Tag Archives: Reporting

Mathematics or “Citizen Statistics”?

Does learning mathematics help to master the statistics necessary to understand the social world we live in? Political scientist Andrew Hacker thinks this is a “math myth” that has led to requirements at the high school level that turns off … Continue reading

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Political Polling: Still Viable?

Polling has captured the news as never before during the current presidential primary season.  But at the same time that polls are more popular than ever before, their reliability is lower than ever.  As you know from Chapter 8 on … Continue reading

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Googling as Social Data

The horrific tragedy of the April 2013 marathon bombing in Boston sent many people to the web.  In the four days after the bombing, total searches for news rose 50 to 160%, but total searches for religion dropped slightly.  Overall, … Continue reading

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A Mad Rush to Publish

There’s nothing worse for the progress of science than finding that published results were based on outright fraud or overhyped findings. The editors of a site termed Retraction Watch estimate that an average retraction rate of one scientific paper per … Continue reading

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The rush to celebrate “eureka” moments

Yet another article on the problem of replication.  If a study is designed with research methods that have been implemented appropriately and reported clearly, repeating that study with the same methods, the findings should be similar.  Right?  This has always been a … Continue reading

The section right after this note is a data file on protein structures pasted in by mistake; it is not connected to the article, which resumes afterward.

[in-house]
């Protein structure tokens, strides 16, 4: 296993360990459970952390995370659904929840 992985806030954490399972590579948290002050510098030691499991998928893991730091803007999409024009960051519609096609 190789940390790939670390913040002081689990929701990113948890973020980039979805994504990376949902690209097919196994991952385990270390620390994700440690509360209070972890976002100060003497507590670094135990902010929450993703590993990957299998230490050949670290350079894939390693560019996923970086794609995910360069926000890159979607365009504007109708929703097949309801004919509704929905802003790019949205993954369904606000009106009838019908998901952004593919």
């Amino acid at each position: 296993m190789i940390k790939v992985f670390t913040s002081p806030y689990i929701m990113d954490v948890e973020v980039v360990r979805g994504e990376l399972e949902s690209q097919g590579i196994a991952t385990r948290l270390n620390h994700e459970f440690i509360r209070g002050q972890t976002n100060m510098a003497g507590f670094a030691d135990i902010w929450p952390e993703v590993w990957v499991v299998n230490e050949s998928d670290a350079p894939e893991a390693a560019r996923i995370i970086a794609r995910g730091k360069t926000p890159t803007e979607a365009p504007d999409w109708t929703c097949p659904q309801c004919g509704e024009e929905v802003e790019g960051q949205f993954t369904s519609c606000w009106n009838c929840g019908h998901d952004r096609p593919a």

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Reproducibility? Not So Much.

When social scientists use exemplary methods and report their findings accurately, we like to think that they have found out something about the social world.  Furthermore, it then seems that if another social scientist conducted the same study again, with … Continue reading

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Place matters for poverty

Children who move out of high poverty neighborhoods to low poverty neighborhoods with more resources do better on multiple outcomes, and the younger they are when their families move the better. These conclusions come from a study of the long-term outcomes … Continue reading

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Do social scientists do better than pollsters?

One of the concerns that emerged from the recent scandal about apparently fictitious data in a published poll about support for same-sex marriage was whether public pollsters are less transparent in their methods than social scientists.  Polling organizations are often … Continue reading

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Increasing retractions, increasing fraud??

There has been a 20-25 percent increase in retractions in a total of 10,000 medical and science journals in the past five years (it’s now up to 500-600 retractions per year).  Data has been distorted, faked, and the methods of getting … Continue reading

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Research Findings Too Good to be True

The level of popular acceptance of same-sex marriage has increased dramatically in recent years, but remains low in many areas. What if same-sex marriage proponents sent gay canvassers into neighborhoods to persuade opponents of gay marriage to change their potential … Continue reading

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